Well first off I have someone come and clean my house bi-weekly. This takes a load off of my plate. Chris works a lot on the farm, and I can't expect him to never rest, so this is where we give ourselves a break. He is off to work by 5:30 every morning, and works most very long days, but has some shorter days on occasion. We have hired help for every evening milking, however, he is on call a couple nights a week and every other weekend. On his on call weekends he also works in the morning, six hours on Saturdays and five on Sundays. The cleaning lady comes before the weekends when he works as I have less help to get it all done that weekend. It can be hard to make it all work. Chris comes home for breakfast every morning around 8:00am, and during this time I will finish my make up or hair before I leave at 8:30, except on Mondays when I have early classes.

A lot of the time I skip breakfast or eat it during my half hour commute. Rarely do I take my own lunch. I find by the time I have taken care of everyone else I don't have much time to take care of myself. I could probably get more done if I woke up earlier, but I am a girl who needs her sleep. Generally, if the boys wake up, I get up in the night since Chris gets less sleep overall. On that note, I think healthy sleep habits really help. We actually have followed a book called Healthy Sleep Habits, Happy Child. Our boys go to bed between 7:00 and 7:30pm and sleep until between 7:00 and 7:30am, of course with the occasional waking.

I try to be really organized. In our house. Having meals planned. Having bags ready for the next day. Not procrastinating on prep work, and the list goes on. When I am home and trying to get organized or work done, I often put the boys in the playroom with a gate closed so I don't have to worry about what they are getting into. Or the next thing I know I find Will upstairs hiding in a closet. I just need to know they are safe. Otherwise I wouldn't get to start working on anything until 8:00pm.


How do you handle mommy guilt that comes with each role?

Each semester is a new adjustment for the boys, and any guilt I feel is usually related to changing their routine. It has been harder on Will than on John. I just try to make sure he gets extra mommy/daddy snuggle time, because he is a little suck.

I guess I am lucky that I don't feel this applies to me much right now. I am so blessed to work part-time doing something I love. Of course I miss my boys on my long days, but I know the next day is usually shorter. It really is the best of both worlds. The worst is when I get stuck in traffic, which happened last week when my half hour commute took three hours!  (Thanks to the Canadian winter) So that night we kept them up a little later.

Untitled Winter time fun mat leave Working with Daddy

Advice for new moms struggling with returning to work outside of the home? Or struggling to decide if staying home is the right choice?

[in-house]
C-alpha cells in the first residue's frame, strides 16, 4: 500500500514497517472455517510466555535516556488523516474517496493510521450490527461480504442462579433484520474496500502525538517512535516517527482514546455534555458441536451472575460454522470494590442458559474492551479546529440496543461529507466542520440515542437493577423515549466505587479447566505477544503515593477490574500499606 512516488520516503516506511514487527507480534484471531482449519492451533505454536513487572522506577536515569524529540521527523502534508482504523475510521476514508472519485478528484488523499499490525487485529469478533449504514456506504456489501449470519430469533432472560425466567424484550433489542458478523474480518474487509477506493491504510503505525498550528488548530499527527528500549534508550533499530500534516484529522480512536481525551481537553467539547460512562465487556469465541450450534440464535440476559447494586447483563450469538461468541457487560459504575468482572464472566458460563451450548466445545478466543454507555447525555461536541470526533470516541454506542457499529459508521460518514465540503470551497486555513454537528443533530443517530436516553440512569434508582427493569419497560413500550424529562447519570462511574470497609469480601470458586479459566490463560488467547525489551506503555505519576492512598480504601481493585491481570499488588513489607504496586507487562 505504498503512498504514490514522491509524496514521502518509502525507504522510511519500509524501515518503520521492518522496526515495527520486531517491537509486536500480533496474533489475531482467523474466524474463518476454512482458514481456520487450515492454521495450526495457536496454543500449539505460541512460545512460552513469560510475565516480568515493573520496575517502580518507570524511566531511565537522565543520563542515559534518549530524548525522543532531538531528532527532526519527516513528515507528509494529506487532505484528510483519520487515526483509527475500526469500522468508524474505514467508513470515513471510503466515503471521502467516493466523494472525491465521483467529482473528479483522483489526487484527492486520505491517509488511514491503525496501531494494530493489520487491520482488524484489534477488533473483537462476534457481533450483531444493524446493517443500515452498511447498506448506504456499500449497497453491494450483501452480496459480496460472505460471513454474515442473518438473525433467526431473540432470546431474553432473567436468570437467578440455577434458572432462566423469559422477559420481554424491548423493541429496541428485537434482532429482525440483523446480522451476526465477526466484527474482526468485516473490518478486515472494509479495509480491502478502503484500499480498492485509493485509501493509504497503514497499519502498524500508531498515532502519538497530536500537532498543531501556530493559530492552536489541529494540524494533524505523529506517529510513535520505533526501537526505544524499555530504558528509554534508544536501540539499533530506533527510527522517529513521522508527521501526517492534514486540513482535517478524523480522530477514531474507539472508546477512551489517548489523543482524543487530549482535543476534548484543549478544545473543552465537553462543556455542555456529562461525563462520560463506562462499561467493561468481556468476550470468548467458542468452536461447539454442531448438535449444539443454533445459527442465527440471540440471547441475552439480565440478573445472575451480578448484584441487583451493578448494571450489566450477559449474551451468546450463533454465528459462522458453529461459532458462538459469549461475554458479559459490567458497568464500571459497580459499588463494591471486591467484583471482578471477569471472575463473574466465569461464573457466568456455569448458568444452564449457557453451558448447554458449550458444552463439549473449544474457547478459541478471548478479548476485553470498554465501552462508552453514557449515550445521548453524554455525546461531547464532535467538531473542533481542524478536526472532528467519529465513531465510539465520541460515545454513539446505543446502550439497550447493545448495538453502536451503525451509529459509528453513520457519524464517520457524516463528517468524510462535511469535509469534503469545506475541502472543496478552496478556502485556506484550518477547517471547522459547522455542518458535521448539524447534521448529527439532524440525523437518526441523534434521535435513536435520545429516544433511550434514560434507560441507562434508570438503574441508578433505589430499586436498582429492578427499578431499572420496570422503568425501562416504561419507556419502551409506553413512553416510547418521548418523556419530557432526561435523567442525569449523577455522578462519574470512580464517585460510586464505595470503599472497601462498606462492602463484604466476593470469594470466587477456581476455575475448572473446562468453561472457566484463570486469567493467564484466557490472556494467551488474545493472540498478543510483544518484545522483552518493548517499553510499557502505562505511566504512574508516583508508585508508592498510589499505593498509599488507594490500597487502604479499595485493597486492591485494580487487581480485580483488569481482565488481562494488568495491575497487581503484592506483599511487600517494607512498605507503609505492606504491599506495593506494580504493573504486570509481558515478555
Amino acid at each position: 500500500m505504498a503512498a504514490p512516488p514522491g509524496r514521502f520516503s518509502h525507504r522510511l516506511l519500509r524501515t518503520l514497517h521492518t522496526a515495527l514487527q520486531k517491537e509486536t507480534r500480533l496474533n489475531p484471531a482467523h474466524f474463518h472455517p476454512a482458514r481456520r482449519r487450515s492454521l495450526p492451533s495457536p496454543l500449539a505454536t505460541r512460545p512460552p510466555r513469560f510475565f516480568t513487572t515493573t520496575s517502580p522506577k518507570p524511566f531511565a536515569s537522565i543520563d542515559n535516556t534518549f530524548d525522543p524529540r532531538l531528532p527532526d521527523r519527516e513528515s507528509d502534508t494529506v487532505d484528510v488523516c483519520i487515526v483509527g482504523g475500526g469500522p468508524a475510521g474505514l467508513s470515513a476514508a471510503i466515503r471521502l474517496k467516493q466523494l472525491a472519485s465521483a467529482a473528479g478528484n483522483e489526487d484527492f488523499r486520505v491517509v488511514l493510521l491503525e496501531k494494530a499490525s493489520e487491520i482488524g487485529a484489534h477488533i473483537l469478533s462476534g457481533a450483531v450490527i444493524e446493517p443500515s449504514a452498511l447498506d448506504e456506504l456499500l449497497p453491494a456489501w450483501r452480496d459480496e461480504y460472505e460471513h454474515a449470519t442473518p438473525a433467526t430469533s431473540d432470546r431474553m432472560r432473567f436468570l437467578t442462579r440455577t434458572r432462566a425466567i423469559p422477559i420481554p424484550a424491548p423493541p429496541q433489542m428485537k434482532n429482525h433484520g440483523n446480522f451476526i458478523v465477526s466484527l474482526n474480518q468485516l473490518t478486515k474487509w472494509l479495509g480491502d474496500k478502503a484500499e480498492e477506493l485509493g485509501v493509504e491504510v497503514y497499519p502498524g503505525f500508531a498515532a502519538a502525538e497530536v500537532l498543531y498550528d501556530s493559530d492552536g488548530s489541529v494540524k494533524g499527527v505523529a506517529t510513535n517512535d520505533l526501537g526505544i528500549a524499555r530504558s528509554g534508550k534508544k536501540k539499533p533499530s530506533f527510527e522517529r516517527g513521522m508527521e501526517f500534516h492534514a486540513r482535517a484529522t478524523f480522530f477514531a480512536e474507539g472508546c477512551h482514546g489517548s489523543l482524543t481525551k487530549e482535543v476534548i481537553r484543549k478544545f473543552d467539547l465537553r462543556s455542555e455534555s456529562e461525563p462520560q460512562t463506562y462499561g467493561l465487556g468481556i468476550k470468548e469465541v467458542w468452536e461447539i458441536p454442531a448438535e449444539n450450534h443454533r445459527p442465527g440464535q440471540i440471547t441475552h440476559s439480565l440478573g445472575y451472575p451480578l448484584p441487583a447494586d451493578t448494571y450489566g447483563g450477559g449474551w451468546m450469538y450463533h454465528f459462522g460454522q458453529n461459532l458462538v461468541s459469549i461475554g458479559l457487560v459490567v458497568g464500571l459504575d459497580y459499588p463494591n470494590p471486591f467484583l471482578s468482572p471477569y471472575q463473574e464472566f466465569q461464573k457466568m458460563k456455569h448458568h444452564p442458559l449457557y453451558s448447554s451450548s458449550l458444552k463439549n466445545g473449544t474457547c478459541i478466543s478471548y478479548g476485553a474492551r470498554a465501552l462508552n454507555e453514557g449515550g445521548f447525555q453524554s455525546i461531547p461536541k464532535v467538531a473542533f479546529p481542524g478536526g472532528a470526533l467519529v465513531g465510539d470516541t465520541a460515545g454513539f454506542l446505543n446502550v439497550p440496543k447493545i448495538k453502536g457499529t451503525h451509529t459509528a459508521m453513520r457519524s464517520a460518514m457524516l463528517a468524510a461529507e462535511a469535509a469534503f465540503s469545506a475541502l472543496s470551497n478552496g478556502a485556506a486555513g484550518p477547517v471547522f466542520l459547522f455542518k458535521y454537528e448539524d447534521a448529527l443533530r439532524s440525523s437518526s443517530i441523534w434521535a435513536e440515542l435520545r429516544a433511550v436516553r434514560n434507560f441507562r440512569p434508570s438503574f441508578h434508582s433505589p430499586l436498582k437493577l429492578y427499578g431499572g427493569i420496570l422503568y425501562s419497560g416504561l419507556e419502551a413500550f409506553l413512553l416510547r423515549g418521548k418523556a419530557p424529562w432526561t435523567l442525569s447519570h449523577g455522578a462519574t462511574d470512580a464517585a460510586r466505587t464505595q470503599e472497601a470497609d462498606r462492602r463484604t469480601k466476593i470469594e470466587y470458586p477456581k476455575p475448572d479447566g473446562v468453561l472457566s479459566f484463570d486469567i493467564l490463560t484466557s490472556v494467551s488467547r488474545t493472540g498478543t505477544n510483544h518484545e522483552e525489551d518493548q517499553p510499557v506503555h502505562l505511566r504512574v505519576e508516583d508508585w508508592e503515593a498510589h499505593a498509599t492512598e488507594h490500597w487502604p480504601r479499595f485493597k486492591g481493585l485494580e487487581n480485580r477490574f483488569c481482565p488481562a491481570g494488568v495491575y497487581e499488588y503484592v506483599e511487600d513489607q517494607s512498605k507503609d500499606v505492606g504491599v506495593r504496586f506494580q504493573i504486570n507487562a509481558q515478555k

Move to Canada, and you'll get a year off! I kid, but really I do realize how lucky we are. Part-time works really well for me, but it's not an option in all careers. I am a very practical person, and I think first and foremost you need to look at your finances, and determine what your goals are for your family financially, but also personally and career wise. Long term are there implications to staying home? Will it have an effect on your career that will mean less opportunities for your kids as they get older? Do you need to be intellectually challenged? Maybe for you it is important to save for their education, but if you don't work you won't be able to do it. Do your children have special needs that they need you home for? Will has respiratory issues, and when I was having trouble getting a contract after my mat leave I didn't try too hard to get back in that semester, because I knew I had a lot of work to do to get him healthy.

There is so much to consider. I honestly think it's best to look at it practically, rather than emotionally. Easier said than done I know, but it works on both sides of the table. My thoughts above probably looked like they favour working, but what is the point in working if your income barely covers child care? Will you come home tired and cranky if you are working full-time, and have nothing left for your kids because you really don't like your job?

I think acceptance is key. No matter what, when you have children there are going to be compromises. What are you most willing to compromise? Ask yourself what will make you happy? A happy mom that works for example is better than an unhappy mom at home.


Thanks Julia...this was very cathartic, I can see why you enjoy blogging.
IMG_9315 IMG_9206

* might look like I made some spelling errors but we spell a few word differently up here...behavior = behaviour, favorite = favourite :)

(Ha, thanks, Andrea. Find the rest of the MMIW series here)


  1. So jealous of that year maternity leave. The U.S. really needs to step it up. There would be so many more happy mamas out there.

  2. Loved hearing from another Canadian Momma! Great post!

  3. I, too, can attest that the Canadian maternity leave is awesome :)! Andrea, so nice to read how you are managing work and kids. You seem to be doing a great job!

    Thank you, Julia, for allowing Andrea to talk about her life. Very nice post!

    Alina (

  4. I'm so jealous of the Canadian maternity leave. I only got 6 weeks maternity leave which was far too short especially after a Csection but I work for a really small company so it's hard for anyone to be gone for too long and they did pay me my full salary during the time which was nice.